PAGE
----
Authorisation of Dry Cow Therapy
To assist veterinarians to comply with the requirements for authorising Dry Cow Antibiotic Treatment (DCAT).
Treatment of existing intramammary infections (IMI) at the end of lactation (dry-off) and prevention of new IMIs over the non-lactating (dry) period and at calving are cornerstones of udder health management in dairy cattle.
Effective management of udder health around the time of drying off and over the dry period is typically achieved through careful attention to cow nutrition, udder hygiene, milking management, minimisation of environmental risks, and stock handling. However, most farms will also seek to minimise negative animal welfare outcomes and optimise the effectiveness of their dry-off management through use of restricted veterinary medicines (RVMs) including teat sealants and antimicrobial products.
While antimicrobials are an effective element within an udder health management programme, their use must be justified in the context of antimicrobial resistance and food residues. This applies both during lactation, and at dry-off.
Veterinarians authorising antimicrobial RVMs for use at dry-off must have clear justification for this use. This includes having a sound understanding of the current prevalence and incidence of clinical and subclinical mastitis in the herd, the bacteria involved and the effectiveness of antimicrobial therapies against them, and mastitis management controls in use on the farm.
- A veterinary authorisation for DCAT is a key component in managing risks and preventing antimicrobial resistance in animals.
- Veterinary authorisations are discretionary and require veterinarians to make a professional judgement.
- DCAT must only be authorised following a consultation and as part of an ongoing udder health programme in which the authorising veterinarian is involved.
- If more than one veterinarian (e.g. general practitioner and a veterinary consultant) is involved in managing the udder health programme on a farm, each must seek owner’s consent and should communicate with the other(s) to share appropriate information in order to optimise treatment and welfare outcomes.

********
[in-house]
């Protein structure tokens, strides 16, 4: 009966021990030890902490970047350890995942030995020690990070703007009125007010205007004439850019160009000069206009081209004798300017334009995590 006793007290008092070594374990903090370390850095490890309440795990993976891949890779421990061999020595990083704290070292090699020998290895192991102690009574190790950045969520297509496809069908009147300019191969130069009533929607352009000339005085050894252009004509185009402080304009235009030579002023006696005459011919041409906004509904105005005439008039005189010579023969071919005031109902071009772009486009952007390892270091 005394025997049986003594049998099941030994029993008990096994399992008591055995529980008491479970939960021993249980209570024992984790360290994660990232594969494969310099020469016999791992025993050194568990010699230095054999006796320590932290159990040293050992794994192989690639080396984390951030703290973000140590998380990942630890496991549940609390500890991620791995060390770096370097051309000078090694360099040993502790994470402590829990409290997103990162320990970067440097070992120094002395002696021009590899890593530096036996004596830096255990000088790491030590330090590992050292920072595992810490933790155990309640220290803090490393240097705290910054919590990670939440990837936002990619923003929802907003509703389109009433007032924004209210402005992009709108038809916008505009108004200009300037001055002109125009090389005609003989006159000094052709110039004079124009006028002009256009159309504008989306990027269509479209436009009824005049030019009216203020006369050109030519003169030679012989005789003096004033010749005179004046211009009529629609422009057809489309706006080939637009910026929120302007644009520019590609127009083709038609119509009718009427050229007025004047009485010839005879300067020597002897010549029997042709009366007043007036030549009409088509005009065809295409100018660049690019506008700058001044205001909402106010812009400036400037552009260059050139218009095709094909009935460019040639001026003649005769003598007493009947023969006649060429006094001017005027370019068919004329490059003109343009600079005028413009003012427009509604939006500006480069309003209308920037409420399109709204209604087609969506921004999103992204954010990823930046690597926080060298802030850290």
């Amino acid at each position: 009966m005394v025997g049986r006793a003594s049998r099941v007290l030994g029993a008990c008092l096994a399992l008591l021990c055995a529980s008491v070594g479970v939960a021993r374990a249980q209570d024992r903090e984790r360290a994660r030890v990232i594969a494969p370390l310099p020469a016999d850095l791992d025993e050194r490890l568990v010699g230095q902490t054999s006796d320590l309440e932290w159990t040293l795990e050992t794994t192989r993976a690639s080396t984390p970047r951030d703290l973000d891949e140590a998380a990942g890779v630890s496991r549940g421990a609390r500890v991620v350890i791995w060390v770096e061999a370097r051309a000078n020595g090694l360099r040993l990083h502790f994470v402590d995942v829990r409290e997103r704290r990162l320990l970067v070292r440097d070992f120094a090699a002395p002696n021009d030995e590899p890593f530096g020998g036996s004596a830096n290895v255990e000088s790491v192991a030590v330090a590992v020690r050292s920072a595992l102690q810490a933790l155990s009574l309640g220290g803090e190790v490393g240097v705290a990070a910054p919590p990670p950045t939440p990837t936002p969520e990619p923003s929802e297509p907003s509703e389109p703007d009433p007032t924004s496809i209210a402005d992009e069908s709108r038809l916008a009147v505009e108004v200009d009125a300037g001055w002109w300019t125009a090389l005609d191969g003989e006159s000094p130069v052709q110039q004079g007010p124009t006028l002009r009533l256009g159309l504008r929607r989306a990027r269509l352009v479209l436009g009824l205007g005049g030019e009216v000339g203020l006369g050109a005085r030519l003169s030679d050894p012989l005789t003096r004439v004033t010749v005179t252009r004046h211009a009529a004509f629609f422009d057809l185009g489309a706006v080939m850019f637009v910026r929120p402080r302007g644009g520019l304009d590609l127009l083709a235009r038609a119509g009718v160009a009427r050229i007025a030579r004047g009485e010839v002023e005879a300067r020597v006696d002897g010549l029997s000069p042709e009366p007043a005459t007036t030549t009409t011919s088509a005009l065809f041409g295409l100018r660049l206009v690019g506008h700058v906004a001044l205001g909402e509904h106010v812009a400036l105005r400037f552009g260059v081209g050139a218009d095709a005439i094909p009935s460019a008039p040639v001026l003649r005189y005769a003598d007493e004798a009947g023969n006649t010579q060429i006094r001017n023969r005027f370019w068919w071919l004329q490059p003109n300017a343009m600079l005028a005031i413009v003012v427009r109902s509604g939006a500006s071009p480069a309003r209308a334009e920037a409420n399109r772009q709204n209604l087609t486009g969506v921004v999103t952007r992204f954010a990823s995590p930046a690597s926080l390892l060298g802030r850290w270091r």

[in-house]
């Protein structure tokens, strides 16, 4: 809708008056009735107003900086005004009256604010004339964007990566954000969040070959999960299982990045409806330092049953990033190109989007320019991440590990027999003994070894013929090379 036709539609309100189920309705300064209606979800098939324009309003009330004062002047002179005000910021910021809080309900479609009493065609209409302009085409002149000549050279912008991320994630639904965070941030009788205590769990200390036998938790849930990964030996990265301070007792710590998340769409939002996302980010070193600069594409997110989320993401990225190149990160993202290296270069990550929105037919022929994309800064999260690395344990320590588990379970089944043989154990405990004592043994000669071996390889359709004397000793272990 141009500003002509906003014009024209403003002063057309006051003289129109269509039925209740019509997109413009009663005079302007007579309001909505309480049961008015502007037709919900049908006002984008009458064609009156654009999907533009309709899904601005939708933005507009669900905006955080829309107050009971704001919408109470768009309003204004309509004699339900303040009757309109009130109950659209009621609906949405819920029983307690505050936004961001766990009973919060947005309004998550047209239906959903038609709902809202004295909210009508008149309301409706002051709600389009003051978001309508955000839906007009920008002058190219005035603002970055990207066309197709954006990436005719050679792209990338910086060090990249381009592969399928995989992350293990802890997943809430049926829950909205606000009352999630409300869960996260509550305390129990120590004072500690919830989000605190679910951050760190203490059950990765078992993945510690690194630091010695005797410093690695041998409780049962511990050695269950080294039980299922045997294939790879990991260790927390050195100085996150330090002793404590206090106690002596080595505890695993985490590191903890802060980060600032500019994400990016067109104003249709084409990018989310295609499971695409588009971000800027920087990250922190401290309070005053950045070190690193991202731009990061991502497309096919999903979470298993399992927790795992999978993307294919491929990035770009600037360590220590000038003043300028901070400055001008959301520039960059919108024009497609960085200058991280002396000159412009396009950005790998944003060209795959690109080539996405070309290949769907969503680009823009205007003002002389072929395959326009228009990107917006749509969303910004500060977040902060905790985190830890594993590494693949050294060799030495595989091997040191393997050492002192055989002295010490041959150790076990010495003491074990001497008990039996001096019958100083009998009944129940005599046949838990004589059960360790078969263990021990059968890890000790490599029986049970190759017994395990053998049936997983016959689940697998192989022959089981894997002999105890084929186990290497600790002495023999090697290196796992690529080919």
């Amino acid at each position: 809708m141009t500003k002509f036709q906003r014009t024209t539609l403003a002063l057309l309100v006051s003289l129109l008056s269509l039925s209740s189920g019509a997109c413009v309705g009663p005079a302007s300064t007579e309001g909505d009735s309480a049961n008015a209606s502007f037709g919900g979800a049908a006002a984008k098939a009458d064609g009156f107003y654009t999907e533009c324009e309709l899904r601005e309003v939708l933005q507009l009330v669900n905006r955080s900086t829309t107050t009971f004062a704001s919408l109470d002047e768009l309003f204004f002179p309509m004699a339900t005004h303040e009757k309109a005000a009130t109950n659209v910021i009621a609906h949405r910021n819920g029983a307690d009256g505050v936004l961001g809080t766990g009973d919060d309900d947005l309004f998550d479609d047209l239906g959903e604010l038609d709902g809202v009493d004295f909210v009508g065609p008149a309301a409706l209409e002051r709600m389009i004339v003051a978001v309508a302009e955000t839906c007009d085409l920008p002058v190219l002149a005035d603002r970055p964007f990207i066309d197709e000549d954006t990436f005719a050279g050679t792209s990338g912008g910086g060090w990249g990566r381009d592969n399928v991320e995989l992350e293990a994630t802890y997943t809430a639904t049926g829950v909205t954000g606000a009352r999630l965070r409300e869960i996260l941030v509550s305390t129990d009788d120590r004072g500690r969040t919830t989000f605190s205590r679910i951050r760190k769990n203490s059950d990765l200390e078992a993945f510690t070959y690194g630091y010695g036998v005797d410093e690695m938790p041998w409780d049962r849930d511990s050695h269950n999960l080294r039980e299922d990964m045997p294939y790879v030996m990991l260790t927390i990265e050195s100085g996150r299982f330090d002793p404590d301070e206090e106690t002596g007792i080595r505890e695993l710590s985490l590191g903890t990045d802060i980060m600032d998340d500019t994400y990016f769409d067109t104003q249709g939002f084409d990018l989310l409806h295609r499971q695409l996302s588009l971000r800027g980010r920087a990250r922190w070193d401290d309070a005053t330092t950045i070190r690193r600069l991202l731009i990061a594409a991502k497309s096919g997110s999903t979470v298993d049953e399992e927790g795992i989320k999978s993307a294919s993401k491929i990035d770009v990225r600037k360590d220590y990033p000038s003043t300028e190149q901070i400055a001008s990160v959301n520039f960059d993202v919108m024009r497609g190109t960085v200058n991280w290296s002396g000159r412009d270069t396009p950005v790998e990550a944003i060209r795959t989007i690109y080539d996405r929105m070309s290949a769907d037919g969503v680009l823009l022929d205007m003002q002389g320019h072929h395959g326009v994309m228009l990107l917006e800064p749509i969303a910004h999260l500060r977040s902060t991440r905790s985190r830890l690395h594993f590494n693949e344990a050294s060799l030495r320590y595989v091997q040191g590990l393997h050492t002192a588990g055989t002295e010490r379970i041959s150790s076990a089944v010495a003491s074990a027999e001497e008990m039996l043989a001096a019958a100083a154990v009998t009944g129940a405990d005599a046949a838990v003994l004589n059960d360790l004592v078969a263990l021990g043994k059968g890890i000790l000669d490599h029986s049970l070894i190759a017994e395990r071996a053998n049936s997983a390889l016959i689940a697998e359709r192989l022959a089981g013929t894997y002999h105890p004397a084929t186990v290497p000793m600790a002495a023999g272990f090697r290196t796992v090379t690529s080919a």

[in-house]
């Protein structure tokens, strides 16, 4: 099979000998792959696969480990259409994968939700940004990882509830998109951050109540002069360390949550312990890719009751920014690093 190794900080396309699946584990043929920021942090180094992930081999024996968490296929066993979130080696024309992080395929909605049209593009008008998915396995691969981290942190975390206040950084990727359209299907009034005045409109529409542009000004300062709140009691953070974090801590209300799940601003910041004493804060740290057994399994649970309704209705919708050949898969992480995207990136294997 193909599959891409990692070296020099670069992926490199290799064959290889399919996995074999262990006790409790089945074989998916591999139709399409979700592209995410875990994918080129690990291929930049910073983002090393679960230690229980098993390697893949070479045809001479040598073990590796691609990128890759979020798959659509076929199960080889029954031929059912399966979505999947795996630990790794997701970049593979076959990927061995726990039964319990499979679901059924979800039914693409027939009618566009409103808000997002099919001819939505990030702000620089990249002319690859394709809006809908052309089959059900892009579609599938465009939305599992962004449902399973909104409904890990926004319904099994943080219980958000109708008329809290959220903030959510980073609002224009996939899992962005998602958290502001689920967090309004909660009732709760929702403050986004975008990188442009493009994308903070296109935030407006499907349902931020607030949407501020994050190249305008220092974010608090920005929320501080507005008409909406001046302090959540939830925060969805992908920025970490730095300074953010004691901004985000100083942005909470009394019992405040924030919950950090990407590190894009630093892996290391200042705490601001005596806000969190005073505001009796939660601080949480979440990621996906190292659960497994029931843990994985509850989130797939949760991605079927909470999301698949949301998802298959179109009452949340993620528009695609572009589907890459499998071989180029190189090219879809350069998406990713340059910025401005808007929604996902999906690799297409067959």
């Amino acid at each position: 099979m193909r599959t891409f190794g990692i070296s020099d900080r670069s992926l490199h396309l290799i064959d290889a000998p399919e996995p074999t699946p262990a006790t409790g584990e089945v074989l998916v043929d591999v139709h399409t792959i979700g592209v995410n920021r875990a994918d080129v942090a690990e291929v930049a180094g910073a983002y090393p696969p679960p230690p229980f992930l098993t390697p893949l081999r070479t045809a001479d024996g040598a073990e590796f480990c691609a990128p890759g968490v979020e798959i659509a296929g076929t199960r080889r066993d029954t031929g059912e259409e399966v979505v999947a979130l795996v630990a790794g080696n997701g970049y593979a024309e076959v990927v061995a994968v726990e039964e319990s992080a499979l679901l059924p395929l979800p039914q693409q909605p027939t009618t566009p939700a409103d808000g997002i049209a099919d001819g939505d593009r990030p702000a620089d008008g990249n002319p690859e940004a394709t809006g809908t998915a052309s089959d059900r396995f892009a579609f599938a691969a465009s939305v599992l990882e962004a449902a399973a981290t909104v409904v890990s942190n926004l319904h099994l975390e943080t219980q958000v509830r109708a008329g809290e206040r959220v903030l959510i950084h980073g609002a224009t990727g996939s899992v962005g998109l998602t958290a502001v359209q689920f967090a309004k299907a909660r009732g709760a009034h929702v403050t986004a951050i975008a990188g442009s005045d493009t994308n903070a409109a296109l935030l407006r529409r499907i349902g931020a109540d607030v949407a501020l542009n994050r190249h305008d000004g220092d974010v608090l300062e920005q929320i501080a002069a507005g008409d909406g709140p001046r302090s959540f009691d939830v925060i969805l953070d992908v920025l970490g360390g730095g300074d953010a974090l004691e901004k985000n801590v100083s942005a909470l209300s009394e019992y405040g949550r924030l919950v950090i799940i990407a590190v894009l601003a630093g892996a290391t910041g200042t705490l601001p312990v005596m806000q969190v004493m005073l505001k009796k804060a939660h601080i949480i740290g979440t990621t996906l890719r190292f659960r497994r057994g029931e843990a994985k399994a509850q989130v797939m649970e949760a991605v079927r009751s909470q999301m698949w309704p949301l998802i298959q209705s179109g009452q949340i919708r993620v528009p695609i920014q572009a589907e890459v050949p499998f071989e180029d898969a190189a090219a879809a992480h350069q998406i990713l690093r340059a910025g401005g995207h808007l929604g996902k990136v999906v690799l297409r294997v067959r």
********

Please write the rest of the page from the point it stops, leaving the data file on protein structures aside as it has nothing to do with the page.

Validated diagnostic culture, screening culture, and PCR herd testing systems can provide accurate information at an individual cow level and may be used as a routine screening tool for identification of mastitis-associated pathogens pre dry off.
The SmartSAMM system provides criteria for the management of cows prior to, during and after drying off and the administration of products, particularly Internal Teat Sealants (ITS), are fundamental to a successful drying off process.
For herds with a low bulk milk somatic cell count, low incidence rate of clinical mastitis and low culling percentage for mastitis-related problems, it is likely that few cows are truly infected at drying off. For these herds, routine use of antimicrobials in every quarter of every cow at the end of lactation is not justified.
Internal teat sealants should be used in preference to antibiotic dry cow therapy to prevent new infections over the non-lactating period, in those cows unlikely to be infected at drying off.
As a general principle, antibiotic dry cow therapy isn’t justified unless there is indication that the herd has a high mastitis risk – see table 1 and SmartSAMM Technote 14 criteria.
Measure of infection
Criteria indicative of hers with a high risk of mastitis*
Bulk milk SCC
Seasonal average is equal to or above 250,000 cells/mL
Clinical mastitis in dry period
2 or more cases/100 cows over the dry period
Clinical mastitis in early lactation
10 or more cases per 100 cows in the first month of lactation
Individual cow SCC in early lactation
More than 25% of herd with cos SCC over 150,000 cells/mL at herd tests in first six months of lactation
Dry period new infection rate
15% or more cows have an increase in SCC from below 150,000 cells/mL, to above 150,000 cells/mL, over dry period